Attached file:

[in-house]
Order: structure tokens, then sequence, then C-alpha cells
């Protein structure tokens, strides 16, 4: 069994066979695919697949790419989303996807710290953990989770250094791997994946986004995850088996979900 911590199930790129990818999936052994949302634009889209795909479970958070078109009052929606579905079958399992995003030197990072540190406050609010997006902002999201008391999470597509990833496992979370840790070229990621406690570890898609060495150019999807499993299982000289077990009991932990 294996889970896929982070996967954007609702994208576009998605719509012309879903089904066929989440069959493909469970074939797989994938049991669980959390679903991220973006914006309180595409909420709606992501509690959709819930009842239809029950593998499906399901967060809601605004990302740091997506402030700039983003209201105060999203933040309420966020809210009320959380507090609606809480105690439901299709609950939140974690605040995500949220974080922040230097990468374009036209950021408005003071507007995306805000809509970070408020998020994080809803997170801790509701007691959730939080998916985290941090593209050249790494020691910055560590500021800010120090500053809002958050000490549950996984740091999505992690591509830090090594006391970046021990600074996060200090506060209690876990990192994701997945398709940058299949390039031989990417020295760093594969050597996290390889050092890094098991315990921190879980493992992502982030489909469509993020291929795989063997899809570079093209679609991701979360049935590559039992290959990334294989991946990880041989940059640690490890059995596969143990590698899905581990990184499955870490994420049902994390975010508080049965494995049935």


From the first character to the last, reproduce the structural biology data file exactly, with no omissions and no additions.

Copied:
[in-house]
Order: structure tokens, then sequence, then C-alpha cells
């Protein structure tokens, strides 16, 4: 069994066979695919697949790419989303996807710290953990989770250094791997994946986004995850088996979900 911590199930790129990818999936052994949302634009889209795909479970958070078109009052929606579905079958399992995003030197990072540190406050609010997006902002999201008391999470597509990833496992979370840790070229990621406690570890898609060495150019999807499993299982000289077990009991932990 294996889970896929982070996967954007609702994208576009998605719509012309879903089904066929989440069959493909469970074939797989994938049991669980959390679903991220973006914006309180595409909420709606992501509690959709819930009842239809029950593998499906399901967060809601605004990302740091997506402030700039983003209201105060999203933040309420966020809210009320959380507090609606809480105690439901299709609950939140974690605040995500949220974080922040230097990468374009036209950021408005003071507007995306805000809509970070408020998020994080809803997170801790509701007691959730939080998916985290941090593209050249790494020691910055560590500021800010120090500053809002958050000490549950996984740091999505992690591509830090090594006391970046021990600074996060200090506060209690876990990192994701997945398709940058299949390039031989990417020295760093594969050597996290390889050092890094098991315990921190879980493992992502982030489909469509993020291929795989063997899809570079093209679609991701979360049935590559039992290959990334294989991946990880041989940059640690490890059995596969143990590698899905581990990184499955870490994420049902994390975010508080049965494995049935």